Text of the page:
Somervillian Adam Roffman has worked on films from “The Departed” to last year’s “Ted,” starring fellow Massachusetts-bred Mark Wahlberg. Ten years ago, he helped to establish the Independent Film Festival Boston as New England’s premiere outlet for indie films. For his latest work, he produced “Plimpton! Starring George Plimpton as Himself,” a documentary about the legendary sports journalist. The indie doc premiered at Brookline’s Coolidge Corner Theatre on June 21 following screenings in L.A. and New York. We talked to Roffman to learn more about his inspiration behind the film and its underdog success.
In addition to producing films, your previous work has included organizing props and set decoration. What challenges did you face as a producer?
Both … are extremely involved aspects of filmmaking, but a different kind of challenge that comes for me as a producer is just trying to get the word out about an independent documentary like this and making sure people hear about it. We aren’t going to … have the marketing budgets [of big studio films], so making sure the film is actually seen is a big, complex hurdle.
How difficult was it to gather all of the archival footage and photos used in the film?
We got a great deal of the footage from George’s own personal archive. A lot of TV and radio appearances ended with him being handed a tape of the show, which he put in a box and promptly forgot about. It took us maybe 6 to 8 months to go through [all of the footage we had], but it was a huge help once we knew what we had. We then spent time at the Morgan Library in New York, which owns the Paris Review archives … digging for footage that, when we finally uncovered it, surprised even George’s family, so we knew we were onto something.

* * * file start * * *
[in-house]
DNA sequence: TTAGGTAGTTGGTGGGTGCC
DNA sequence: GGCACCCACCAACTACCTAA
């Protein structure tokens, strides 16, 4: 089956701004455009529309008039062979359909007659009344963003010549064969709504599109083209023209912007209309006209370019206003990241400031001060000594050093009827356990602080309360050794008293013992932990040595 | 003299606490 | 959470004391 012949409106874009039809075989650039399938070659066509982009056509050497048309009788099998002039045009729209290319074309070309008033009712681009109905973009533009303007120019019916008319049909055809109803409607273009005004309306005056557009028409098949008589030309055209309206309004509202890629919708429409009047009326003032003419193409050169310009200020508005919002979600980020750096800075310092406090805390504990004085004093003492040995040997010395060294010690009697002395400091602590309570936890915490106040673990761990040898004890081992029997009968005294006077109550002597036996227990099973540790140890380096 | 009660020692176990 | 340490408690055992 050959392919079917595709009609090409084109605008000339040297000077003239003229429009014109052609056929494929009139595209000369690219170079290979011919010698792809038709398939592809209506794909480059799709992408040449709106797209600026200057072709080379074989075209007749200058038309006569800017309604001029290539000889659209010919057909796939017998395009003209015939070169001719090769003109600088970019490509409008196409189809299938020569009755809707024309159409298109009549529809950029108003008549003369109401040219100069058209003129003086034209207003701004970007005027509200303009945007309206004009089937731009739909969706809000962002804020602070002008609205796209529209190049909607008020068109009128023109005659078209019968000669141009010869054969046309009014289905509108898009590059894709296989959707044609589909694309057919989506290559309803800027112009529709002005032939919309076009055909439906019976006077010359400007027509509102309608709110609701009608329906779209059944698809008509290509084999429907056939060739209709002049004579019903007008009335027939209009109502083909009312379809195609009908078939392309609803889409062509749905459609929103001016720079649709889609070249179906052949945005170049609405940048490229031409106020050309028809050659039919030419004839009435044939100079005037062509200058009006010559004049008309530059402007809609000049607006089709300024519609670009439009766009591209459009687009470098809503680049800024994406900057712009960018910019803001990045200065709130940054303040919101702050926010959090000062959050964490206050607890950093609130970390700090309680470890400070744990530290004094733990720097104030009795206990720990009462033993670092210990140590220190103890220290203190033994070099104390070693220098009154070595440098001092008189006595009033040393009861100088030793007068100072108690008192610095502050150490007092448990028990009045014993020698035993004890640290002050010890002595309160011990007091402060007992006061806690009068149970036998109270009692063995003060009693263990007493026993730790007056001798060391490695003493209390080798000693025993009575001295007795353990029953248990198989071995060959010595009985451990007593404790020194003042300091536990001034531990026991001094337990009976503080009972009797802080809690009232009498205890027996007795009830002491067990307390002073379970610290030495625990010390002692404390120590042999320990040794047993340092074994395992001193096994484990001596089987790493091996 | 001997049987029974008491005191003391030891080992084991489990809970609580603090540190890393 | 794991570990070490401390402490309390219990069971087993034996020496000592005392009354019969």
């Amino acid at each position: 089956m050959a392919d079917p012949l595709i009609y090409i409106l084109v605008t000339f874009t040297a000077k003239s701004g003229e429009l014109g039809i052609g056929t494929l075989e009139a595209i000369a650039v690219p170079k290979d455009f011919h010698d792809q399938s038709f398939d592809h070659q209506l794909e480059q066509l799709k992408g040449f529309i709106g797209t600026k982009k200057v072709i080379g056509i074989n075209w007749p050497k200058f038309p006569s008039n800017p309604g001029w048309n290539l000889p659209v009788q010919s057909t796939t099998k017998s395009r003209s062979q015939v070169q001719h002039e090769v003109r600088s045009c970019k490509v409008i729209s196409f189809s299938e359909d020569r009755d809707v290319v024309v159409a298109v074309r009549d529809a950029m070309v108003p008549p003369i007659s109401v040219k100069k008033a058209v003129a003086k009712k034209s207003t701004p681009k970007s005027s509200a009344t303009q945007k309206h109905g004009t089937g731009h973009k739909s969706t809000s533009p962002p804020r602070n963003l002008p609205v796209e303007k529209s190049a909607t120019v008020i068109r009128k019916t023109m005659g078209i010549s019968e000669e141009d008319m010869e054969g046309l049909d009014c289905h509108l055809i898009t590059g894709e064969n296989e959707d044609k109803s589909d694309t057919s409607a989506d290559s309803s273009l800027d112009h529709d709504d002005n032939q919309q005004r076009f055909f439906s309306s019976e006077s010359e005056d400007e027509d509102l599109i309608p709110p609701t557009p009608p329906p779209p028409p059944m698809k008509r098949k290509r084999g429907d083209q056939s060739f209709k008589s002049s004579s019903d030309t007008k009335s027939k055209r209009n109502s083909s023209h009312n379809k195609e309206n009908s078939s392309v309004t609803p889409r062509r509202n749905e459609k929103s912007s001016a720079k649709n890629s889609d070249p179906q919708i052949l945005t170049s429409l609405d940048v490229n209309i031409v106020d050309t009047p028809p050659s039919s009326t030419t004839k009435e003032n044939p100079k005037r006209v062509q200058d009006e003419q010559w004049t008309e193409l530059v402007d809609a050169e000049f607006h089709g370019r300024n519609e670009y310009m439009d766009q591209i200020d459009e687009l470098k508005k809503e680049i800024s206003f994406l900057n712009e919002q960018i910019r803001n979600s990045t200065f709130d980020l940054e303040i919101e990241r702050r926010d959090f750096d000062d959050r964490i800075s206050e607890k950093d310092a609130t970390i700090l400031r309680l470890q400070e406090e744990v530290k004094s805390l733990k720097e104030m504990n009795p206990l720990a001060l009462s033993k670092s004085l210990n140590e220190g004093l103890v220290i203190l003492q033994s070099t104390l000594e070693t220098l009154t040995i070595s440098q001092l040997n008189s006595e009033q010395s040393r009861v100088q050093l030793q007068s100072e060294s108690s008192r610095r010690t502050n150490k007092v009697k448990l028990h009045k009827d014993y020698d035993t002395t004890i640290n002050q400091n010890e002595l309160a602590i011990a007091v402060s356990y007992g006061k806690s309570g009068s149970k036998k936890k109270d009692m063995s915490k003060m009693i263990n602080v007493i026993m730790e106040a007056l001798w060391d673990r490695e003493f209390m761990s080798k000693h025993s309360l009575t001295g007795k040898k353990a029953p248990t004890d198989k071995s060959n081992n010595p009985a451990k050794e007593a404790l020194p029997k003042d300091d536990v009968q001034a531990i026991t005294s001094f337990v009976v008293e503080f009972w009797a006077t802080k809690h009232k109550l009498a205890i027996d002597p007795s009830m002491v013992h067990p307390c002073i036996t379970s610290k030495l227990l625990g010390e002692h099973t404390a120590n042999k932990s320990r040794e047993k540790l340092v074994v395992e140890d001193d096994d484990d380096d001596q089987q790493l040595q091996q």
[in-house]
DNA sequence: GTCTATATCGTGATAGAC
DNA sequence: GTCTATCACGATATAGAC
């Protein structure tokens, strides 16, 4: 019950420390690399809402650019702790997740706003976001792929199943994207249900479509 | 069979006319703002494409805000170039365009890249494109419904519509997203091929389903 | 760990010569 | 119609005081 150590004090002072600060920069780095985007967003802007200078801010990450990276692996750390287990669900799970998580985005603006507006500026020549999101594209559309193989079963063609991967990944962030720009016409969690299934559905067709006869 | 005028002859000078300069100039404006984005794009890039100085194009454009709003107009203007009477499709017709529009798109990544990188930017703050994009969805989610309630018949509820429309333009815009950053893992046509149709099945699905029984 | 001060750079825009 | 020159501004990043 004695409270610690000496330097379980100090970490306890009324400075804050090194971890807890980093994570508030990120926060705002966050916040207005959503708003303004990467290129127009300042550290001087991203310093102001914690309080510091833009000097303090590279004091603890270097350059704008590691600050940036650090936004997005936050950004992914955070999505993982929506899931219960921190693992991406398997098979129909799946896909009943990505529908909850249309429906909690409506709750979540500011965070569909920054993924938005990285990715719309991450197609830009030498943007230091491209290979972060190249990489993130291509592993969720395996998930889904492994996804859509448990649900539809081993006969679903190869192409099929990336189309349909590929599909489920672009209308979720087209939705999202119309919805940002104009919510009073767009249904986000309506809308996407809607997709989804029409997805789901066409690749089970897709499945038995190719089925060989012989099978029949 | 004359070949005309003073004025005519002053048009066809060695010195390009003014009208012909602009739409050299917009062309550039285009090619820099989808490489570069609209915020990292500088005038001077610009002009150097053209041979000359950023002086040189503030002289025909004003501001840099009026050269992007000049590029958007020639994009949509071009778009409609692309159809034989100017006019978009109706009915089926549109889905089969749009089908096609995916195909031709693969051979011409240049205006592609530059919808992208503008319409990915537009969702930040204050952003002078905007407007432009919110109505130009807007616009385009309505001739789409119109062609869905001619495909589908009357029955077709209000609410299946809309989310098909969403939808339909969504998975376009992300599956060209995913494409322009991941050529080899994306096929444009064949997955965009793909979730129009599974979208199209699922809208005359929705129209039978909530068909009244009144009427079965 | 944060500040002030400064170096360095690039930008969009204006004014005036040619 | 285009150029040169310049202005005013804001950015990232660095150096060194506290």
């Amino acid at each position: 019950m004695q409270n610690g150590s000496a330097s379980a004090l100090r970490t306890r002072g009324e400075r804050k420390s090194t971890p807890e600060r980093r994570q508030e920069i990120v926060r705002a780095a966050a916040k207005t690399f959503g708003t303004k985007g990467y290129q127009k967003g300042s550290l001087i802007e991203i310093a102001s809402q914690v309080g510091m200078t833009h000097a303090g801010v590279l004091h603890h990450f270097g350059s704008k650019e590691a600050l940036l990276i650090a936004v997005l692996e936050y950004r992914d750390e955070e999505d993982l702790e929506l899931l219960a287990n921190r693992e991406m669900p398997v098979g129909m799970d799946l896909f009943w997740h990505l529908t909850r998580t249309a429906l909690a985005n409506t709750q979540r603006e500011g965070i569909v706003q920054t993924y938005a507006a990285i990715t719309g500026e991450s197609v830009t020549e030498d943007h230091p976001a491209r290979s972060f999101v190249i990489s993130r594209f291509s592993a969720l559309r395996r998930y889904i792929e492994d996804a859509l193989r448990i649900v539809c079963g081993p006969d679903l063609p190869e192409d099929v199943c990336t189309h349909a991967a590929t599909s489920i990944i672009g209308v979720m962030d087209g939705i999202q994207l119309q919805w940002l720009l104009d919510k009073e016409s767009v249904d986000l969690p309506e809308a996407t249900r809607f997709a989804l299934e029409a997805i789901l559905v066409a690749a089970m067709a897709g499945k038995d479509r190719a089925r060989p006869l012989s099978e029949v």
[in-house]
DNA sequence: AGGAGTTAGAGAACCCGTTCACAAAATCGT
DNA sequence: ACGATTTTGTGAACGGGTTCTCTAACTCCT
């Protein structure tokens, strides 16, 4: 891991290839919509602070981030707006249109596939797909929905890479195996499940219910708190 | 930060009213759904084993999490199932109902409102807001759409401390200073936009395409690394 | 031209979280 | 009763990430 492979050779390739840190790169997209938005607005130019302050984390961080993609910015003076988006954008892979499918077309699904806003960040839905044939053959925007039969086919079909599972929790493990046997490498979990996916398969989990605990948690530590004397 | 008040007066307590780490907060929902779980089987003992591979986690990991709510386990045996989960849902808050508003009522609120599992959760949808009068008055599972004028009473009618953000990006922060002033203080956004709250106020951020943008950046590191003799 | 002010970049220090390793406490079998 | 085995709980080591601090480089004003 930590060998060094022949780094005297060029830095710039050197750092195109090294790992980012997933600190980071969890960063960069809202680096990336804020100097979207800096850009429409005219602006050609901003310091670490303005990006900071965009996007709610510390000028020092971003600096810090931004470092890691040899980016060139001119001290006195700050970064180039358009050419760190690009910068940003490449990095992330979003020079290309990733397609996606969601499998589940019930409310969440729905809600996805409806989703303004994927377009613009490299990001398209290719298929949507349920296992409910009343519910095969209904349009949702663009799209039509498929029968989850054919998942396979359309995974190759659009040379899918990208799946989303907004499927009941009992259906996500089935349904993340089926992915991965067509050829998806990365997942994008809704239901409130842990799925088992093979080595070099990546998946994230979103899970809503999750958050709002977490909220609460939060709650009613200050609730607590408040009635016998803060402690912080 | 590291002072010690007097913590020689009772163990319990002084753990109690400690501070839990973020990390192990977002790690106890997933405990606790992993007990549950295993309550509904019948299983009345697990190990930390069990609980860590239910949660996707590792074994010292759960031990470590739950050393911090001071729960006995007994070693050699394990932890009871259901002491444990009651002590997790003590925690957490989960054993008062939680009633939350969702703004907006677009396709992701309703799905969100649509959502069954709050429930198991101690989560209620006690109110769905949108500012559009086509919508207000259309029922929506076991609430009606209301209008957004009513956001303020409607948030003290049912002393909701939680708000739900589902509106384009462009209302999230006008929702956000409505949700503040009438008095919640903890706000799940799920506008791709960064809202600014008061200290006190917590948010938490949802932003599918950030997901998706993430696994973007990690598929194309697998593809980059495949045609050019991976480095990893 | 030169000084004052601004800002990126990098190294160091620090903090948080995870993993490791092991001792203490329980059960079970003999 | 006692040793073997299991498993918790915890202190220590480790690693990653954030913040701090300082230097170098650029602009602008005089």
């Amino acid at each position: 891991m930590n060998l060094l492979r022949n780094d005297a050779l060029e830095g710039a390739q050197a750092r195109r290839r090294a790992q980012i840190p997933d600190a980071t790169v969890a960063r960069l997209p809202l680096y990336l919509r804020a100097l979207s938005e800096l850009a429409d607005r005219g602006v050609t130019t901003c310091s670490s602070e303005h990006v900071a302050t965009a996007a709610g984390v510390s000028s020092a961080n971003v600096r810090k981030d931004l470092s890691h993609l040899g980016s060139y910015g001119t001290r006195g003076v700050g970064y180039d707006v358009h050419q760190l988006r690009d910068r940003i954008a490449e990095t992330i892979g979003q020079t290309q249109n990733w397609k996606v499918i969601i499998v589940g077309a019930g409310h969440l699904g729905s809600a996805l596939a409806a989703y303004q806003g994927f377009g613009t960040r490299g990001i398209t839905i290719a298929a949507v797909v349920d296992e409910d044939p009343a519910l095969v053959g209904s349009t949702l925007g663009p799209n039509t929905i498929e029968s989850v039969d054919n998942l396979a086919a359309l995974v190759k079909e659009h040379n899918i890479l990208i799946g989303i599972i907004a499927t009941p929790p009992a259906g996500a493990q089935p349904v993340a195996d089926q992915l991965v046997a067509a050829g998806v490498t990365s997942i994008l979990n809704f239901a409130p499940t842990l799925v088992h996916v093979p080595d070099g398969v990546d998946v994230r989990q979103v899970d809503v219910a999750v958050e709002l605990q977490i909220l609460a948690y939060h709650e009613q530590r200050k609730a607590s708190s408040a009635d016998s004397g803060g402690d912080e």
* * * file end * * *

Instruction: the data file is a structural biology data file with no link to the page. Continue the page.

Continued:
You’ve worked on big budget Hollywood films, but also helped to found Boston’s Independent Film Festival. Which do you prefer?
Truthfully, I prefer both seeing and working on independent films, but in order to make a living I need to work on two to three big studio films each year. There are of course exceptions … such as GONE BABY GONE, THE TOWN, AMERICAN HUSTLE, and getting to work directors such as Robert Altman and Paul Greengrass are experiences I just couldn’t pass up.
Plimpton’s “participatory journalism” saw him trying out things from baseball to boxing to the trapeze. Which clip from the film is your favorite?
My personal favorite clip from the film in terms of George’s participatory journalism is when he played goalie for the Boston Bruins. Watching this awkward, gangly, unathletic man with a small notebook in his hand try to both ice skate and stop a speeding puck never gets old.
Your documentary, “Plimpton! Starring George Plimpton as Himself” has been scoring great reviews with critics like NPR and the New York Times. How did you react to the instant praise?
It’s been very rewarding to make this movie and then see people respond in the way that far exceeded any expectations we had. The most rewarding reviews have been the ones that have singled out the work of our collaborators and called attention to the hard work they put into the project.
Why should we watch the documentary?
The strongest case I can make is that as Program Director for the Independent Film Festival Boston, I have watched easily over 1200 documentaries. When I saw some of the edited footage that Luke Poling and Tom Bean had put together I knew immediately that I wanted to be involved in this project, and that it would be one of the standout documentaries of the year – and I was right. PLIMPTON! is equally entertaining, moving, and fascinating. No one has or will be able to duplicate what George Plimpton did. He was one of a kind and so is this film.
PLIMPTON! is currently playing at the Coolidge Corner Theatre and the West Newton Cinema. The team is looking to add a screen in Somerville soon.